LONDON (Reuters) - Britain will endure more austerity and miss a key debt-cutting goal as the economy looks set to grow far slower than previously thought, the government said, in a bleak outlook that could hurt Prime Minister David Cameron’s re-election chances.
Chancellor George Osborne said welfare payments will be squeezed and tax rises and spending cuts will drag on for an extra year until 2018, as tight lending and weakness in the global economy hold back Britain’s recovery.
In a half-yearly budget update on Wednesday, Osborne said weaker-than-expected growth meant he would be a year late in meeting a self-imposed target of seeing debt fall as a share of Britain’s national income by the 2015/16 tax year.
Missing that goal is an embarrassment for Osborne, who has staked his reputation on wiping out Britain’s deficit and cutting public debt.
It also raises questions about the safety of Britain’s coveted triple-A credit rating, with ratings agency Fitch saying it damaged the country’s credibility.
The opposition Labour Party - which leads Cameron’s Conservatives by around 10 points in the polls, 2-1/2 years before a 2015 election - said the austerity drive had failed and was damaging Britain’s recovery.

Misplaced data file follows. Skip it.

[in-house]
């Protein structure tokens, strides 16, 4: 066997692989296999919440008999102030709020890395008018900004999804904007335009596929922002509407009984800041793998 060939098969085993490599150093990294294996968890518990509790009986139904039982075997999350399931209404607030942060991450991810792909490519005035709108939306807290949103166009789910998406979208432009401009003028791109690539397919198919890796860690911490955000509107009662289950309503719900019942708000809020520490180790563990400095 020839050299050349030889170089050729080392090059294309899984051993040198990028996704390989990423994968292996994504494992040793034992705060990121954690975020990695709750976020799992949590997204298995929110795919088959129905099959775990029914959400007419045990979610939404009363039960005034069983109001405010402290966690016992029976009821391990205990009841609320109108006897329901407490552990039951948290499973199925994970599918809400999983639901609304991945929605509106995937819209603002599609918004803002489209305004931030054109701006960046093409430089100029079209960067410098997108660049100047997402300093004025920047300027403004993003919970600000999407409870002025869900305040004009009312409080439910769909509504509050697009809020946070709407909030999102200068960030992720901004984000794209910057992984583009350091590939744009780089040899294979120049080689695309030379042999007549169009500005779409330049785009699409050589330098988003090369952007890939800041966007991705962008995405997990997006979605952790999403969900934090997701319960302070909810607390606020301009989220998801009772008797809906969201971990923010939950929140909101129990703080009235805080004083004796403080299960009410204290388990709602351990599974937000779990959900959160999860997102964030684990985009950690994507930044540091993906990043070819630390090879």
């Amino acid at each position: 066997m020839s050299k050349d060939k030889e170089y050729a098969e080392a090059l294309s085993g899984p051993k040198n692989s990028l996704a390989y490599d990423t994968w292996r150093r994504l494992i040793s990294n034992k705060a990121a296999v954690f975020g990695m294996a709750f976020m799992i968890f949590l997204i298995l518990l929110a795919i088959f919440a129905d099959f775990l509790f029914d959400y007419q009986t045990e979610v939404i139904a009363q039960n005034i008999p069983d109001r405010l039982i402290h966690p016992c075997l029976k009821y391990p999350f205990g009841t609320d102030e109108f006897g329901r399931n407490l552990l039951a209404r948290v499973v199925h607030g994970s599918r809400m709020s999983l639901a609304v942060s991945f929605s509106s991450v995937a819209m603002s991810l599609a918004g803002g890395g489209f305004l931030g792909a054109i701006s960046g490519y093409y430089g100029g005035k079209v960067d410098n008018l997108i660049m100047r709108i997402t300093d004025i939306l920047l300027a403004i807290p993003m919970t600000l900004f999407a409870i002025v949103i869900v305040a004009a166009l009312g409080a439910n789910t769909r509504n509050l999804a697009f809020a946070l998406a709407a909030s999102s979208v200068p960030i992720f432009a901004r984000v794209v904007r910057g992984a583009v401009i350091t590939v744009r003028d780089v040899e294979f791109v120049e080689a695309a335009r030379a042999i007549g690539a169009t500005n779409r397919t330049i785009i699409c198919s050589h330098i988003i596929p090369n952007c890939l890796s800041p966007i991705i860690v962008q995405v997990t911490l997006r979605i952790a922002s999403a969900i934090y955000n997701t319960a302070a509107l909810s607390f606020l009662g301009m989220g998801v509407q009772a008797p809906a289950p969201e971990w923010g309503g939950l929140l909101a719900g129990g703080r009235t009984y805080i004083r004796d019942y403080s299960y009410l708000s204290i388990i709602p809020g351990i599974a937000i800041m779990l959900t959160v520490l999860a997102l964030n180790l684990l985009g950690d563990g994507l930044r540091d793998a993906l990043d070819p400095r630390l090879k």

But Osborne said he would not abandon the government’s flagship recovery plans after the financial crisis caused the “largest shock to our economy since World War Two”.
“Britain is on the right track. Turning back now would be a disaster,” Osborne told parliament to roars of disapproval from opposition politicians.
The economy was forecast to grow by 1.2 percent in 2013, down from the 2 percent seen in March, Osborne said, citing figures from the independent Office for Budget Responsibility.
The government’s fiscal watchdog expected the economy to shrink by 0.1 percent this year, compared to a prediction of 0.8 growth in March, and grow by 2 percent in 2014, compared to the 2.7 percent previously forecast.
“We suspect the risks to the growth forecasts are slanted to the downside, particularly from 2014 onwards, and that this poses an appreciable risk to the government’s new fiscal targets,” said Howard Archer, economist at IHS Global Insight.
“This could make life difficult and complicated for the government just ahead of the general election.”
Although Wednesday’s OBR forecasts showed Osborne was set to miss his debt reduction goals, there was less slippage on narrowing the budget deficit than many economists had expected.
He is on track to meet his primary goal of bringing Britain’s structural current budget into balance in the 2016/17 tax year - defying expectations it would be pushed back a year.
The government made dealing with Britain’s budget deficit - which hit a record 11.2 percent of GDP before the 2010 election - its biggest priority when it came to power.
Borrowing this year is forecast to total 108.5 billion pounds, equivalent to 6.9 percent of GDP, less than forecast in March.